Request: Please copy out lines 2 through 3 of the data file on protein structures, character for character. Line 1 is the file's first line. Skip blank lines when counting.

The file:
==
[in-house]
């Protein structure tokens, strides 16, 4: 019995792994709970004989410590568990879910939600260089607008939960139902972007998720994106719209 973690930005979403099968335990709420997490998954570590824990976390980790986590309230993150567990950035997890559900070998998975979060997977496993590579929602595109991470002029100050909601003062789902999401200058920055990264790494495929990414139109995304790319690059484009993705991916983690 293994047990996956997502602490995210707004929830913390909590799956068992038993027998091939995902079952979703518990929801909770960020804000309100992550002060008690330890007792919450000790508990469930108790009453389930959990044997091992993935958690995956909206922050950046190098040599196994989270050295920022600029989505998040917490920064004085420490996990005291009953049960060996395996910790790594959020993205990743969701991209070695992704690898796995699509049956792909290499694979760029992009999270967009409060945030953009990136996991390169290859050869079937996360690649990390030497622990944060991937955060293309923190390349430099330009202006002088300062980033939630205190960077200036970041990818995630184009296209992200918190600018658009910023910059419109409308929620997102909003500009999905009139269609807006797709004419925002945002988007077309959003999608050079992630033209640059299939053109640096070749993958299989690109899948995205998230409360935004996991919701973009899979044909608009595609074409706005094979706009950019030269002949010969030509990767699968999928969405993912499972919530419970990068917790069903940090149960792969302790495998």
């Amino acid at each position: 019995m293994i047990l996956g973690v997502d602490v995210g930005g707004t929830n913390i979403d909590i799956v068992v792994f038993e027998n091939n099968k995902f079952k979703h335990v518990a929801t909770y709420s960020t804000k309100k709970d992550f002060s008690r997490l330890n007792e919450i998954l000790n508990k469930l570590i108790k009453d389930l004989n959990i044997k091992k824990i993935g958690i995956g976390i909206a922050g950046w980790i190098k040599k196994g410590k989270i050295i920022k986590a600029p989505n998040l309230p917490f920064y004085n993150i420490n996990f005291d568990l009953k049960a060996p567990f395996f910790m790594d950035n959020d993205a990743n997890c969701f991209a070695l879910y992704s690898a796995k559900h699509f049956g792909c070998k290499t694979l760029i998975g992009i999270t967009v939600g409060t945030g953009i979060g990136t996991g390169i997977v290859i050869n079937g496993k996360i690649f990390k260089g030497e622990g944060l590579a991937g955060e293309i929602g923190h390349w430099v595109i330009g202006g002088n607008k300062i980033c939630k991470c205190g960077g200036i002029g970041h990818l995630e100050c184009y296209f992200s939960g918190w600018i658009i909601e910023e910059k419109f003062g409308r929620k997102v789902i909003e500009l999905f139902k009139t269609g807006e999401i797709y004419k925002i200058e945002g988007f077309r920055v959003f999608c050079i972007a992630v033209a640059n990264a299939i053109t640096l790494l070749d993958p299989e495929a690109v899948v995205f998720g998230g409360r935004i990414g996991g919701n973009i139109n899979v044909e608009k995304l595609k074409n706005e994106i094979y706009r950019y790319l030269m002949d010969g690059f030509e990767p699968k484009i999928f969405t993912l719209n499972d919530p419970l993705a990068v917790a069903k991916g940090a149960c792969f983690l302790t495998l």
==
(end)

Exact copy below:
């Protein structure tokens, strides 16, 4: 019995792994709970004989410590568990879910939600260089607008939960139902972007998720994106719209 973690930005979403099968335990709420997490998954570590824990976390980790986590309230993150567990950035997890559900070998998975979060997977496993590579929602595109991470002029100050909601003062789902999401200058920055990264790494495929990414139109995304790319690059484009993705991916983690 293994047990996956997502602490995210707004929830913390909590799956068992038993027998091939995902079952979703518990929801909770960020804000309100992550002060008690330890007792919450000790508990469930108790009453389930959990044997091992993935958690995956909206922050950046190098040599196994989270050295920022600029989505998040917490920064004085420490996990005291009953049960060996395996910790790594959020993205990743969701991209070695992704690898796995699509049956792909290499694979760029992009999270967009409060945030953009990136996991390169290859050869079937996360690649990390030497622990944060991937955060293309923190390349430099330009202006002088300062980033939630205190960077200036970041990818995630184009296209992200918190600018658009910023910059419109409308929620997102909003500009999905009139269609807006797709004419925002945002988007077309959003999608050079992630033209640059299939053109640096070749993958299989690109899948995205998230409360935004996991919701973009899979044909608009595609074409706005094979706009950019030269002949010969030509990767699968999928969405993912499972919530419970990068917790069903940090149960792969302790495998």
């Amino acid at each position: 019995m293994i047990l996956g973690v997502d602490v995210g930005g707004t929830n913390i979403d909590i799956v068992v792994f038993e027998n091939n099968k995902f079952k979703h335990v518990a929801t909770y709420s960020t804000k309100k709970d992550f002060s008690r997490l330890n007792e919450i998954l000790n508990k469930l570590i108790k009453d389930l004989n959990i044997k091992k824990i993935g958690i995956g976390i909206a922050g950046w980790i190098k040599k196994g410590k989270i050295i920022k986590a600029p989505n998040l309230p917490f920064y004085n993150i420490n996990f005291d568990l009953k049960a060996p567990f395996f910790m790594d950035n959020d993205a990743n997890c969701f991209a070695l879910y992704s690898a796995k559900h699509f049956g792909c070998k290499t694979l760029i998975g992009i999270t967009v939600g409060t945030g953009i979060g990136t996991g390169i997977v290859i050869n079937g496993k996360i690649f990390k260089g030497e622990g944060l590579a991937g955060e293309i929602g923190h390349w430099v595109i330009g202006g002088n607008k300062i980033c939630k991470c205190g960077g200036i002029g970041h990818l995630e100050c184009y296209f992200s939960g918190w600018i658009i909601e910023e910059k419109f003062g409308r929620k997102v789902i909003e500009l999905f139902k009139t269609g807006e999401i797709y004419k925002i200058e945002g988007f077309r920055v959003f999608c050079i972007a992630v033209a640059n990264a299939i053109t640096l790494l070749d993958p299989e495929a690109v899948v995205f998720g998230g409360r935004i990414g996991g919701n973009i139109n899979v044909e608009k995304l595609k074409n706005e994106i094979y706009r950019y790319l030269m002949d010969g690059f030509e990767p699968k484009i999928f969405t993912l719209n499972d919530p419970l993705a990068v917790a069903k991916g940090a149960c792969f983690l302790t495998l």